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The Censorship Of Art Essay, Research Paper
The Censorship of Art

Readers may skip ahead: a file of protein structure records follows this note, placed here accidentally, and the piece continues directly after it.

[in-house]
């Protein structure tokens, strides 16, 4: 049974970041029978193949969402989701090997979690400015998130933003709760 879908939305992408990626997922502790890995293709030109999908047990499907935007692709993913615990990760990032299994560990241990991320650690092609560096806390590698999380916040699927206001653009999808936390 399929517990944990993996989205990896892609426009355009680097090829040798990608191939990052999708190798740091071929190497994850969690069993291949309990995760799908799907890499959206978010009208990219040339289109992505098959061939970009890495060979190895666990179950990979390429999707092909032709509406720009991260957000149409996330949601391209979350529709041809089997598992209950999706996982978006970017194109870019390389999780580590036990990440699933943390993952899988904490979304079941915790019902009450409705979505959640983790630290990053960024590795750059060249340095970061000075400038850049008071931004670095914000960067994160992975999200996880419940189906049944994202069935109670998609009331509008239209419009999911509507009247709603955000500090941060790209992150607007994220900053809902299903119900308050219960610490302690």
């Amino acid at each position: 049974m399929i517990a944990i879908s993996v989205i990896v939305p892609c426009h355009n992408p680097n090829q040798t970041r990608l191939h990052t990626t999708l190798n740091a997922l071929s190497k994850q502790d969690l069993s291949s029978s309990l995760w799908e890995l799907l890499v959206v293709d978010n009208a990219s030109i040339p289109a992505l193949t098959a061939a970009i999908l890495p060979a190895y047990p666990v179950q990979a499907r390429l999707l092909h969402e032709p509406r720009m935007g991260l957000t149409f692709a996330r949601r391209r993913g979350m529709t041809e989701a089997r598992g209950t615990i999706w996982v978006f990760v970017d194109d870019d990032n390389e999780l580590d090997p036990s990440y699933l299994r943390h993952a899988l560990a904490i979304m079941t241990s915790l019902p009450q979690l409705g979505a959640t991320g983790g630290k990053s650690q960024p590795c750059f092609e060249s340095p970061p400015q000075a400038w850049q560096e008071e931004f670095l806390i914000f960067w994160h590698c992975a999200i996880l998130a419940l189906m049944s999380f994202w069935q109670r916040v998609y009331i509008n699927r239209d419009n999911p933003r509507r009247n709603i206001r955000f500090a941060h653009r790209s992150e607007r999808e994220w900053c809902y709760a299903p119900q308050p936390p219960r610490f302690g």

Things are heating up in America. People are protesting outside of the movie theaters, concerts, and book and record stores of this great nation everywhere. What is all the fuss about? Censorship, Government officials and raving mad protesters alike have been trying to stop the expressive creativity in everything from Marilyn Manson to Mark Twain. One of the biggest shake-ups happened in museums all over the world recently that would have made Michelangelo and DiVinchi?s hair stand on end. In the Constitution of the United States, the First Amendment guarantees freedom of speech, religion, press, the right to assemble and to petition the government; the Ninth Amendment says, ?The enumeration in the Constitution, of certain rights, shall not be construed to deny or disparage others retained by the people?. So it seems one cannot use any of the other rights to quell the rights of an individual or group. Then why is the government trying to censor literature, movies, music and art? All of the world?s modern society has become desensitized and easily trainable. Therefore society has come to accept the ideals, morals, and values driven into the psyche by the dominant forces in the nation: the Government and the Church. By quieting the objective voice these two institutions stand in the lead and stay in control.